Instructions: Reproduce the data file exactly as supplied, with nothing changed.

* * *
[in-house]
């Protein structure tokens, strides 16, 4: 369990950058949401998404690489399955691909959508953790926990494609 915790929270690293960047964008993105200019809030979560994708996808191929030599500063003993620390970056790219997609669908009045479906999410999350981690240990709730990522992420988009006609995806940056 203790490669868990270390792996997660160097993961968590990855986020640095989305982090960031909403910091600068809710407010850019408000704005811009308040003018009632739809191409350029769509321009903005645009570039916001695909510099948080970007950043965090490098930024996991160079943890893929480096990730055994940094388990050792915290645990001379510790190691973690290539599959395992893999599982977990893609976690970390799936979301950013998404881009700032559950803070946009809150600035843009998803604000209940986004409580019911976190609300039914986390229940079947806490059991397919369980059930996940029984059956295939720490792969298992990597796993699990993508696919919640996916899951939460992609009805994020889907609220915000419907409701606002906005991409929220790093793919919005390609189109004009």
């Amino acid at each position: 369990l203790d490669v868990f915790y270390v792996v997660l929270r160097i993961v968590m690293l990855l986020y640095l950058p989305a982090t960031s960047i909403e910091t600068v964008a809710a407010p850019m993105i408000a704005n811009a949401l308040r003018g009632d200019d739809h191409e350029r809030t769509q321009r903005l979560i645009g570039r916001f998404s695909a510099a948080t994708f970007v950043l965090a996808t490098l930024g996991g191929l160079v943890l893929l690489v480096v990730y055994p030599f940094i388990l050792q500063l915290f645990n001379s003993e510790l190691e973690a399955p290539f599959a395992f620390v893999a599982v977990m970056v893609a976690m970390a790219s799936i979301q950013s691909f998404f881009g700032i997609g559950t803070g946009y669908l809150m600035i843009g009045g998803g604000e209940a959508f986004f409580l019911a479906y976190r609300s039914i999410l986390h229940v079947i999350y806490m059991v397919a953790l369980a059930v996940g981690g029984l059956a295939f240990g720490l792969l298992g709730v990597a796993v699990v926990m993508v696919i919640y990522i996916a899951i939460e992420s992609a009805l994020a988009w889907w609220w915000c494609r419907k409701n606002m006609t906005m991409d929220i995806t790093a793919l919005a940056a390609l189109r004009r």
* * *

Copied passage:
[in-house]
């Protein structure tokens, strides 16, 4: 369990950058949401998404690489399955691909959508953790926990494609 915790929270690293960047964008993105200019809030979560994708996808191929030599500063003993620390970056790219997609669908009045479906999410999350981690240990709730990522992420988009006609995806940056 203790490669868990270390792996997660160097993961968590990855986020640095989305982090960031909403910091600068809710407010850019408000704005811009308040003018009632739809191409350029769509321009903005645009570039916001695909510099948080970007950043965090490098930024996991160079943890893929480096990730055994940094388990050792915290645990001379510790190691973690290539599959395992893999599982977990893609976690970390799936979301950013998404881009700032559950803070946009809150600035843009998803604000209940986004409580019911976190609300039914986390229940079947806490059991397919369980059930996940029984059956295939720490792969298992990597796993699990993508696919919640996916899951939460992609009805994020889907609220915000419907409701606002906005991409929220790093793919919005390609189109004009």
């Amino acid at each position: 369990l203790d490669v868990f915790y270390v792996v997660l929270r160097i993961v968590m690293l990855l986020y640095l950058p989305a982090t960031s960047i909403e910091t600068v964008a809710a407010p850019m993105i408000a704005n811009a949401l308040r003018g009632d200019d739809h191409e350029r809030t769509q321009r903005l979560i645009g570039r916001f998404s695909a510099a948080t994708f970007v950043l965090a996808t490098l930024g996991g191929l160079v943890l893929l690489v480096v990730y055994p030599f940094i388990l050792q500063l915290f645990n001379s003993e510790l190691e973690a399955p290539f599959a395992f620390v893999a599982v977990m970056v893609a976690m970390a790219s799936i979301q950013s691909f998404f881009g700032i997609g559950t803070g946009y669908l809150m600035i843009g009045g998803g604000e209940a959508f986004f409580l019911a479906y976190r609300s039914i999410l986390h229940v079947i999350y806490m059991v397919a953790l369980a059930v996940g981690g029984l059956a295939f240990g720490l792969l298992g709730v990597a796993v699990v926990m993508v696919i919640y990522i996916a899951i939460e992420s992609a009805l994020a988009w889907w609220w915000c494609r419907k409701n606002m006609t906005m991409d929220i995806t790093a793919l919005a940056a390609l189109r004009r």